Champion the Company – represent the company through professional dress, speech, and behavior in the office, with customers, and in the community; promote achievement of company goals and realization of the company mission; maintain alignment with the company vision and model the core competencies at all times.

Whether you are an executive, middle manager, front-line supervisor, or individual contributor, these are objectives that everyone should be focused on at all times.

Team Performance

Below the organization or department level, performance can be viewed at the team level. Basically, this is a view of the team leader's individual performance. If the leader is effective then the team should excel in each of these areas. The questions around team performance are the same as those for project management. How effective is this group at getting their work done?

Integration - are all team resources such as hardware, software, chemicals, etc., coordinated properly?
Quality - is the team meeting the agreed-upon quality requirements? Metrics include quality planning, quality assurance, and quality control.
Schedule - is work completed in a timely manner? Metrics include activity sequencing, resource planning, activity duration estimating, and work schedule development and control.
Cost - are approved budgets being met? Metrics include resource estimating, cost estimating, and cost monitoring and control.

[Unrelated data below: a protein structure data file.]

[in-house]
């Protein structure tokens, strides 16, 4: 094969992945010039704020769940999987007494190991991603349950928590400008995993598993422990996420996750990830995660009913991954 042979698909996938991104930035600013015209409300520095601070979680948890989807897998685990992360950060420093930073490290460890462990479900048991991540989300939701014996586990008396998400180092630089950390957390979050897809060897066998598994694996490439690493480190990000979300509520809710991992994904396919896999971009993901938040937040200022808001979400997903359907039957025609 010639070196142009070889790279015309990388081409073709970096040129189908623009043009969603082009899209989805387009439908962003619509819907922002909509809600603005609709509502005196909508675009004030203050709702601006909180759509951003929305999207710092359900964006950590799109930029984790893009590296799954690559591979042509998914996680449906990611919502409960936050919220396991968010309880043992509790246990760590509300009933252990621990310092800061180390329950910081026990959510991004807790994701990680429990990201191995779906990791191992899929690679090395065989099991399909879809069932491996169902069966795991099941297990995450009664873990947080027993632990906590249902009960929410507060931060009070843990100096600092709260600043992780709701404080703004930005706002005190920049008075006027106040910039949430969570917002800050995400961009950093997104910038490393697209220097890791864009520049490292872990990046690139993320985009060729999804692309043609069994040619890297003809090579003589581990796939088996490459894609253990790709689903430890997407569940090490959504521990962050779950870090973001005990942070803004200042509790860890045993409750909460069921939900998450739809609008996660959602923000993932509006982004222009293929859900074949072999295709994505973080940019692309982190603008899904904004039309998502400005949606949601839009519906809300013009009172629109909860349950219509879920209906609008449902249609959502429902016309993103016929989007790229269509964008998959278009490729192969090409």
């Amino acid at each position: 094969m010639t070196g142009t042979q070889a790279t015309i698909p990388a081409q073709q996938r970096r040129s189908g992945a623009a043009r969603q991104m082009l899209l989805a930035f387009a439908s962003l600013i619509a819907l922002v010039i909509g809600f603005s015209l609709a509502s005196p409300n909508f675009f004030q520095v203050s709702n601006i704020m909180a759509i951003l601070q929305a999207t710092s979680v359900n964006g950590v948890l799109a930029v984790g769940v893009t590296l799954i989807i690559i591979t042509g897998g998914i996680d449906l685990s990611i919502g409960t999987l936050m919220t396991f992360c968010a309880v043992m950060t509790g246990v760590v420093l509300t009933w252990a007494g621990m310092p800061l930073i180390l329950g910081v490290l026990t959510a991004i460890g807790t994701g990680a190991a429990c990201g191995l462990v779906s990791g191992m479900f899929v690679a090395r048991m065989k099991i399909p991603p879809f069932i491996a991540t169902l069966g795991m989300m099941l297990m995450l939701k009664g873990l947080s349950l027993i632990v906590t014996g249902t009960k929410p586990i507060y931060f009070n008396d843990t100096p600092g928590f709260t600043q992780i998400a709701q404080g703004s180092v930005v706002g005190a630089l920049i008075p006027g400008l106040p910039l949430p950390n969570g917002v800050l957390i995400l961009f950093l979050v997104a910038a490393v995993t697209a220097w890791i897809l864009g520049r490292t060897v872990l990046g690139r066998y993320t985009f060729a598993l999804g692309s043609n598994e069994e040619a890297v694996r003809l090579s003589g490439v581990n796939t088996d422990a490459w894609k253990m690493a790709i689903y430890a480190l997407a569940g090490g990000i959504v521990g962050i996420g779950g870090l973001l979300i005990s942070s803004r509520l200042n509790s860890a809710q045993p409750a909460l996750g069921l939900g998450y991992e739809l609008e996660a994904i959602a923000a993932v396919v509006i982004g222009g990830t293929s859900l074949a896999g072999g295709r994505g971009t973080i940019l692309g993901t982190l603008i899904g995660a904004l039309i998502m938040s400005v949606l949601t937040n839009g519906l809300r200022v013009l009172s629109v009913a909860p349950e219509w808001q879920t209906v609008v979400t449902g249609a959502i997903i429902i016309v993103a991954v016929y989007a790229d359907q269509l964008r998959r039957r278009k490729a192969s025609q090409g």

Risk - have issues that may or do inhibit performance been identified and proactively tackled? The team should identify, assess, and mitigate risks associated with factors such as new technology, very tight time constraints, lack of availability of skilled resources, and customer readiness for the team’s work.
Communication/Information - does the team generate appropriate information and disseminate it in a timely manner to team members, management, and other stakeholders to ensure that their expectations are consistent with the realities of the team’s progress or results?
Organizational Impact - how effectively does the team identify and plan for organizational changes that may or should occur?
People - is the team effectively led? Does the team's boss provide effective leadership and management of the team, including organizational planning, staff acquisition, conflict management, and team development?